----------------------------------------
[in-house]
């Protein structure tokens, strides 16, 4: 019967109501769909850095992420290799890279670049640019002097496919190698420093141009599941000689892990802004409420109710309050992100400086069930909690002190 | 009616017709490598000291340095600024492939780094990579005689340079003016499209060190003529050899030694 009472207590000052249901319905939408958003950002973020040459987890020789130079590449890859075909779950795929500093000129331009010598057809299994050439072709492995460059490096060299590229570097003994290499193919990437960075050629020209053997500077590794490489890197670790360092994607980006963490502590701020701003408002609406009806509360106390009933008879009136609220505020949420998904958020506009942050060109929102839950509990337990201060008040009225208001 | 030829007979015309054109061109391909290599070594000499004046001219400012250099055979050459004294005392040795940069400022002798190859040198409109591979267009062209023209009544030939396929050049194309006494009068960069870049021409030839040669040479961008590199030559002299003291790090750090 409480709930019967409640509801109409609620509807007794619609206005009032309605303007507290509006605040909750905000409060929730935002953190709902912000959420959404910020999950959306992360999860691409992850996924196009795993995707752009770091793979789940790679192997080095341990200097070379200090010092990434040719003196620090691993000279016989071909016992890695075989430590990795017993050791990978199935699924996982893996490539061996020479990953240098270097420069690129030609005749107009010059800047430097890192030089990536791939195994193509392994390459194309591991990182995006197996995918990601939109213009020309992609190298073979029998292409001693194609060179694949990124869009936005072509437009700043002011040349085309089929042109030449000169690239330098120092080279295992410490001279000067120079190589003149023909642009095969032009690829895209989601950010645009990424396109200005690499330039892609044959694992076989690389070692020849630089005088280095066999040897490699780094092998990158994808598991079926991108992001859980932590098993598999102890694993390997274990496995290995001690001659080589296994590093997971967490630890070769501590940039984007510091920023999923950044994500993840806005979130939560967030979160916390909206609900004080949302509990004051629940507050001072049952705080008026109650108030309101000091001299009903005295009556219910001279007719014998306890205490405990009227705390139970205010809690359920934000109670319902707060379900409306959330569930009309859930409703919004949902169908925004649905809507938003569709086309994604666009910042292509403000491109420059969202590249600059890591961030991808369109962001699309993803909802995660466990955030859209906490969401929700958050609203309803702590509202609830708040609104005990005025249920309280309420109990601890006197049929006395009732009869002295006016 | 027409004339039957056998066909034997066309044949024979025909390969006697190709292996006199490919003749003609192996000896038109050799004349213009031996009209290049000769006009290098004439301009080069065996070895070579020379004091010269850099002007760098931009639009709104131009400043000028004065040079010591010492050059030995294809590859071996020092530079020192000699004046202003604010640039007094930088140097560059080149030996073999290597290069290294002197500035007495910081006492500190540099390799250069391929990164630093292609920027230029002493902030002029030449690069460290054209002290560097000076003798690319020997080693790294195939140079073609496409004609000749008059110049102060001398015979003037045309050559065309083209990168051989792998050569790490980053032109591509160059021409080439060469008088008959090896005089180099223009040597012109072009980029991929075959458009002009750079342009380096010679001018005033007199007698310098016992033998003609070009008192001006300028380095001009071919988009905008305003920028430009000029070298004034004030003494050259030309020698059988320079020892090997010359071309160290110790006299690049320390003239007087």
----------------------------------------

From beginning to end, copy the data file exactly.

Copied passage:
[in-house]
């Protein structure tokens, strides 16, 4: 019967109501769909850095992420290799890279670049640019002097496919190698420093141009599941000689892990802004409420109710309050992100400086069930909690002190 | 009616017709490598000291340095600024492939780094990579005689340079003016499209060190003529050899030694 009472207590000052249901319905939408958003950002973020040459987890020789130079590449890859075909779950795929500093000129331009010598057809299994050439072709492995460059490096060299590229570097003994290499193919990437960075050629020209053997500077590794490489890197670790360092994607980006963490502590701020701003408002609406009806509360106390009933008879009136609220505020949420998904958020506009942050060109929102839950509990337990201060008040009225208001 | 030829007979015309054109061109391909290599070594000499004046001219400012250099055979050459004294005392040795940069400022002798190859040198409109591979267009062209023209009544030939396929050049194309006494009068960069870049021409030839040669040479961008590199030559002299003291790090750090 409480709930019967409640509801109409609620509807007794619609206005009032309605303007507290509006605040909750905000409060929730935002953190709902912000959420959404910020999950959306992360999860691409992850996924196009795993995707752009770091793979789940790679192997080095341990200097070379200090010092990434040719003196620090691993000279016989071909016992890695075989430590990795017993050791990978199935699924996982893996490539061996020479990953240098270097420069690129030609005749107009010059800047430097890192030089990536791939195994193509392994390459194309591991990182995006197996995918990601939109213009020309992609190298073979029998292409001693194609060179694949990124869009936005072509437009700043002011040349085309089929042109030449000169690239330098120092080279295992410490001279000067120079190589003149023909642009095969032009690829895209989601950010645009990424396109200005690499330039892609044959694992076989690389070692020849630089005088280095066999040897490699780094092998990158994808598991079926991108992001859980932590098993598999102890694993390997274990496995290995001690001659080589296994590093997971967490630890070769501590940039984007510091920023999923950044994500993840806005979130939560967030979160916390909206609900004080949302509990004051629940507050001072049952705080008026109650108030309101000091001299009903005295009556219910001279007719014998306890205490405990009227705390139970205010809690359920934000109670319902707060379900409306959330569930009309859930409703919004949902169908925004649905809507938003569709086309994604666009910042292509403000491109420059969202590249600059890591961030991808369109962001699309993803909802995660466990955030859209906490969401929700958050609203309803702590509202609830708040609104005990005025249920309280309420109990601890006197049929006395009732009869002295006016 | 027409004339039957056998066909034997066309044949024979025909390969006697190709292996006199490919003749003609192996000896038109050799004349213009031996009209290049000769006009290098004439301009080069065996070895070579020379004091010269850099002007760098931009639009709104131009400043000028004065040079010591010492050059030995294809590859071996020092530079020192000699004046202003604010640039007094930088140097560059080149030996073999290597290069290294002197500035007495910081006492500190540099390799250069391929990164630093292609920027230029002493902030002029030449690069460290054209002290560097000076003798690319020997080693790294195939140079073609496409004609000749008059110049102060001398015979003037045309050559065309083209990168051989792998050569790490980053032109591509160059021409080439060469008088008959090896005089180099223009040597012109072009980029991929075959458009002009750079342009380096010679001018005033007199007698310098016992033998003609070009008192001006300028380095001009071919988009905008305003920028430009000029070298004034004030003494050259030309020698059988320079020892090997010359071309160290110790006299690049320390003239007087």